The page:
View Full Version : Need advice on truck (RAM 2500) + rig (Reflection 337RLS) towing capability!

Guzz Head
12-17-2020, 08:54 PM
Hey everyone, new to trailer life so I'm seeking advice.

I have a 2020 Ram 2500 Diesel Crew Cab (4x4) and have my eye on a Grand Design Reflection 337RLS (fifth-wheel) along with a Pullrite (either SuperLite or SuperGlide) hitch w/ the puck configuration combo.

I've been running the numbers to make sure the 2500 can handle this rig and want to run it past the experts (you all) to make sure I'm good.

I was using this link to calculate payload, towing capacity, etc. but am having trouble finding every specific value.


Specs on the 337RLS - https://www.rvusa.com/rv-guide/2020-grand-design-reflection-fifth-wheel-floorplan-337rls-tr42871

From the Ram website using my VIN I was able to determine my
MAX TOWING - 19143.61LBS

Please let me know if this combo will work.

12-18-2020, 08:32 PM
Guzz, your pin weight when you and Momma have it loaded will be about 2800-3000 pounds. You and DW with a little gear in the truck....500 pounds, hitch a hundred or so. you're already 1500 pounds over the capacity of your 3/4 ton. Easy figures. Your pin weight generally will center at 22% of the RV's gross on a 5th wheel. And your diesel ate your cargo capacity. There are hundreds of people towing with your setup, but that doesn't make it right. Sorry. Should have bought the RV first and TV second. A good rule of thumb.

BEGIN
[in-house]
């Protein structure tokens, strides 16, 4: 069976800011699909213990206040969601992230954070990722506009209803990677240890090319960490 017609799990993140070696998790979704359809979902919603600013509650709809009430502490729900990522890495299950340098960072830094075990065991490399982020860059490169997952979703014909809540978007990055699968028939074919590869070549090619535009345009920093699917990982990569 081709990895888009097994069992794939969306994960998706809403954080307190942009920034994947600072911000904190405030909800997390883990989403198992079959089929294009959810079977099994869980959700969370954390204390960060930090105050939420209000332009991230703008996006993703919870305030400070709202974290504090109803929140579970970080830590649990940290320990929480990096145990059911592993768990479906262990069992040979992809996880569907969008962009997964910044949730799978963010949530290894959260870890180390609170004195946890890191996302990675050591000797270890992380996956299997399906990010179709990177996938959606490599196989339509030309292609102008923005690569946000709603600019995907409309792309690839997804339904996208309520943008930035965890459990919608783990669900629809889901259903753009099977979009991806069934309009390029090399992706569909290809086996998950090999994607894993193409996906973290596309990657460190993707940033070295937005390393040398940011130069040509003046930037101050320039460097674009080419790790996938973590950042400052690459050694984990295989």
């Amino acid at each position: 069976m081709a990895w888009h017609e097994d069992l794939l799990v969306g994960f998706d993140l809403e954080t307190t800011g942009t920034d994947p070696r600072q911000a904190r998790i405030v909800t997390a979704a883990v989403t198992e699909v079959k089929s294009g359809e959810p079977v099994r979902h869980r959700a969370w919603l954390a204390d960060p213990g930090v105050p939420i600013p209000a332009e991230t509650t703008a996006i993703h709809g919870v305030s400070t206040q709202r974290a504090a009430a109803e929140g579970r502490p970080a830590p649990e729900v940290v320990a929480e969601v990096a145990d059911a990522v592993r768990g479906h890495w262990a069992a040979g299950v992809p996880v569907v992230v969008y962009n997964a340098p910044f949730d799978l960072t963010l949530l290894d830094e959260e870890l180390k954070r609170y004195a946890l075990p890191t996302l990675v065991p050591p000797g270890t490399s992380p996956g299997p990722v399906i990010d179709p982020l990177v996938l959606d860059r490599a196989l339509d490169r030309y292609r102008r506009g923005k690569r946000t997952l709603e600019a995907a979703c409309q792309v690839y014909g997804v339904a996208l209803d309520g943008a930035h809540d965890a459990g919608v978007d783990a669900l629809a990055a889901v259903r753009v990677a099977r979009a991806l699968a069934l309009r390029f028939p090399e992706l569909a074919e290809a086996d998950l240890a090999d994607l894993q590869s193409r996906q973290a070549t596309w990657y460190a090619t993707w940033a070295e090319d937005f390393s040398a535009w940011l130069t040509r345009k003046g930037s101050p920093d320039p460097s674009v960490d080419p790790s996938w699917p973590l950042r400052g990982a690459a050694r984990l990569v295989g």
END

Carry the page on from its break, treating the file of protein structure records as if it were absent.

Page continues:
12-21-2020, 09:37 PM
I have a 2020 Ram 3500 CC 4X4 HO diesel SRW w/Aisan trans, with a 3750# payload rating ( and crazy high towing capacity), and would consider that trailer to be just beyond the comfortable limits of my truck. It’s GVW would put the pin weight at better than 2700#, and thus the payload of the truck in the 90 percentile range on my truck, leaving me only 350-450# under max GVW on the truck/TV in real-life “loaded for camping” trim.

Even with my “1-ton” pickup, I have determined that 13,000# is my threshold for safe, comfortable 5th wheel GVW.

Do people tow longer, heavier rigs with similar trucks? Sure they do, but they aren’t looking at all of the specs around payload, GVW and trying to stay within a percentage of limits. Sometimes I envy the guys who can tow way over their rated payload, and not be stressed by it, but I’d rather roll down the highway with comfort, confidence and low blood pressure, knowing that I am not exceeding any metrics or safety margins.

With a 2500 and 2150# payload, I’d be looking at 5th wheels in the 10,000# GVW range (or less).

Guzz Head
12-21-2020, 09:51 PM
Thank you both for your feedback and at this point I have definitely ruled out the 337. I’ve found it’s crazy how RV sales people will not even run numbers and just say “yeah your truck can pull that no problem”. I’ve learned a ton about payload specs over the past week and have been running towing calculations for hours.

I’ve figured a Grand Design 295RL Reflection would be best. It’s funny they market the 150 series as half ton towable capable lol.

This seems to be a solid option given I really want to stick with a fifth wheel.


12-28-2020, 07:53 PM
put airbags under it and heavy duty springs and enjoy your Rving.

Larry drv 7*3
12-28-2020, 09:56 PM
Be sure you are looking at
GCWR (gross combined weight rating) for towing fifth wheel
Specs are different than just towing capacity